What cells actually look like.
March 8, 2022 4:45 PM   Subscribe

Multimodal Optical System with Adaptive Imaging Correction (MOSAIC) is bringing scientists a 3d view of living cells like we've never seen before. A longer view of immune cell migration in zebrafish ear. Several more samples. A writeup with more detail. And the original paper.

(It was new in 2018 and 2019, but I thought it was cool and couldn't find anything about it here previously)
posted by [insert clever name here] (10 comments total) 48 users marked this as a favorite
The section in the third video where they segment out all the different cells and explode them into separated blobs (in "clathrin-mediated endocytosis") feels like what you'd get if Michael Bay had decided to become a microscopist.
posted by biogeo at 5:08 PM on March 8, 2022

As someone who spent 5 years of his life (a lifetime ago) studying a very small area of the developing neural tube and trying to visualize cells in three dimensions from a series of stained 8 micron sections, this is beyond exciting. We had an idea of how cells behaved dynamically based on time lapse recordings of how they crawled across the surface of a culture dish, but to see the same thing in 3D is beyond exhilarating. Thank you so much for this.
posted by Turtles all the way down at 5:24 PM on March 8, 2022 [13 favorites]

So cool! Also, I love the look with those goggles, very movie scientist. But really, improvements in imaging have always led to amazing things. It sometimes feels like we’ve figured out how to see all the things, macro and micro, and then some group somewhere makes another huge leap and it’s clear how much we had been previously missing. Like every time I get a new glasses prescription and remember that trees have individual leaves, but, yknow, revolutionizing science and art.

I am only a little disappointed that they don’t look anything like the edible cell models we made out of candy and snacks in ninth grade biology. Imagine the uproar if they really did look like gushers and cheese balls…
posted by Mizu at 5:50 PM on March 8, 2022 [4 favorites]

It is elegant and beautiful, you could say magical in it's intricacy. Then you pan all the way out to Ganymeades's shadow on Jupiter, or back in to women of Ukraine in flower headdresses and this world is doubtlessly rare, life is so excellent and complicated. There is no junk, except for what we make.
posted by Oyéah at 7:57 PM on March 8, 2022 [4 favorites]

Oyéah: There is no junk, except for what we make
Except for the recurrent pharyngeal nerve but I guess we and giraffes make that too.

But I came in to give tribs to John "Nobel 2002" Sulston who, in the 1970s, documented the movement of individual dividing cells in developing (nematode) embryos by looking at them down a microscope for hours at a time. If he had to go for a pee he lost the train of cells dividing. No confocal cameras then, no MOSAIC: just a worm, an eye and a variety of colored pencils. Eventually Sulston and others knew the lineage, back to the egg, for each of the 900 cells of the adult worm.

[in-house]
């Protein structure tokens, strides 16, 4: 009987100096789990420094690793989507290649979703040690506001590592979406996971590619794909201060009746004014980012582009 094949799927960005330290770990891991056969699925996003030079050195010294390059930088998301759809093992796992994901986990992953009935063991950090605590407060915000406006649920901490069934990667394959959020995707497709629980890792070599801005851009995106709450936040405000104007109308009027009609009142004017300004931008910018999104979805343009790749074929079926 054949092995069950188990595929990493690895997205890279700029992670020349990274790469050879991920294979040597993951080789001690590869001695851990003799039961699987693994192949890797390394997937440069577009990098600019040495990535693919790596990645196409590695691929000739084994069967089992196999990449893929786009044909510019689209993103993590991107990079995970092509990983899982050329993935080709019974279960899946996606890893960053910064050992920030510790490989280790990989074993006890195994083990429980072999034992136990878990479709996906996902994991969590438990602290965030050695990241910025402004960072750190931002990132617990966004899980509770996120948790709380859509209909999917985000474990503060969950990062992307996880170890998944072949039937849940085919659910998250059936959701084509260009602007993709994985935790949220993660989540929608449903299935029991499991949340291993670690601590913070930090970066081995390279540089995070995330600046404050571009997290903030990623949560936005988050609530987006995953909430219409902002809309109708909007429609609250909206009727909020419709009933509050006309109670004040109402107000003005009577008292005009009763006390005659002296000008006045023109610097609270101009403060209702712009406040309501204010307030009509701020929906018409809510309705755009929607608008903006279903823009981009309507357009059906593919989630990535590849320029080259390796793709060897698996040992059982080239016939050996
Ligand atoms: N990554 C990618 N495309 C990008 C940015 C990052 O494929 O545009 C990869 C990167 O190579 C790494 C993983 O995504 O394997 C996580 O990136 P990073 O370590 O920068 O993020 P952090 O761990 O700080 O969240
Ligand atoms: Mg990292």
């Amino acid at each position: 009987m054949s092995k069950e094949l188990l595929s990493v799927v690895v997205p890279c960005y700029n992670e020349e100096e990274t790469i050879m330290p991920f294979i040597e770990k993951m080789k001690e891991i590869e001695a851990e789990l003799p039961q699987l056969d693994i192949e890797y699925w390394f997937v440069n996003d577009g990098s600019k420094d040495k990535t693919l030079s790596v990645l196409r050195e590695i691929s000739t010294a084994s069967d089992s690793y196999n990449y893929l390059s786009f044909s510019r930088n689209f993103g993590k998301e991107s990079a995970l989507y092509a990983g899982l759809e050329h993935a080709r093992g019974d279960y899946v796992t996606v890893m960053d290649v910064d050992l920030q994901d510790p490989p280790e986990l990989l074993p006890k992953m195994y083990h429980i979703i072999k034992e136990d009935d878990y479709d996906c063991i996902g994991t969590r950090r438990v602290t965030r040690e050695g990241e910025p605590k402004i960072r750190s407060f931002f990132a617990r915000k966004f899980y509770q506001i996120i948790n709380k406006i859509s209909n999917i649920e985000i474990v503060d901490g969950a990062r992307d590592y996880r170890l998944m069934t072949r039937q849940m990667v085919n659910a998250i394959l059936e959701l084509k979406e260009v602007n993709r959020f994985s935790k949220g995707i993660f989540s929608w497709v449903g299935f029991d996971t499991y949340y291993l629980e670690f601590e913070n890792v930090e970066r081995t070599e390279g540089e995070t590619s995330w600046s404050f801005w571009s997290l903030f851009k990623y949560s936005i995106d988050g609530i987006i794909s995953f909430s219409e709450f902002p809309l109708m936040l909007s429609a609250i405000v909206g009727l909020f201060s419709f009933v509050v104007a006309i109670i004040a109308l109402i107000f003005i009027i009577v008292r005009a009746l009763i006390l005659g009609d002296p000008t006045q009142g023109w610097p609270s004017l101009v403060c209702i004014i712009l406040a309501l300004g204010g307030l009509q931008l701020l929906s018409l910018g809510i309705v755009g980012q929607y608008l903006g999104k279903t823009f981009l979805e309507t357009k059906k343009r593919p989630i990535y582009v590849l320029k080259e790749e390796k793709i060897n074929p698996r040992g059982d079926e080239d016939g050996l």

JS: Seeing those first cells divide! Because the previous work looking at fixed cells just hadn't gone anywhere. No one had managed to see anything. But I was just sitting there and suddenly I knew it was all open. Because I could see that first cell divide and I knew I could see its daughter divide.
JG: Did you wait for its daughter to divide before rushing out of the room?
JS: Of course! The very first viewing I carried on right to the end. I was entranced. And those divisions are quite quick. Within an hour, it's already beginning to swell up to the next stage.

posted by BobTheScientist at 11:51 PM on March 8, 2022 [8 favorites]

fwiw... also btw... posted by kliuless at 1:01 AM on March 9, 2022 [3 favorites]

This is so amazing I almost feel dishonest snarking about the "this will help us understand in detail how viruses enter cells *CGI of virus punching through the cell wall like a cannonball*" part.
posted by you at 1:08 AM on March 9, 2022 [2 favorites]

Wish that video gave credit to the people who actually designed the MOSAIC scope -- Wesley Legant and Dan Milkie.

Generally, these fancy microscopes take 10x the effort to achieve 2x the results, which might be worth it in some domains, but I see many biologists who use a lattice light sheet a few times and go right back to spinning disk confocal just because the latter is much much simpler to work with.

I'm definitely not the least bit jaded about research in light microscopy. Not at all.
posted by serif at 7:13 AM on March 9, 2022 [3 favorites]

And a little bit towards the other end of the scale, there’s the 2MASS Redshift Survey (2MRS) from the Smithsonian Astrophysical Observatory.
posted by cenoxo at 6:50 PM on March 11, 2022

This is really cool until I start focusing on the fact that all of this is happening inside my body right this very second and I have to hold still because OMG WHAT HAPPENS IF I JOSTLE SOMETHING.
posted by Mr. Bad Example at 11:38 AM on March 12, 2022

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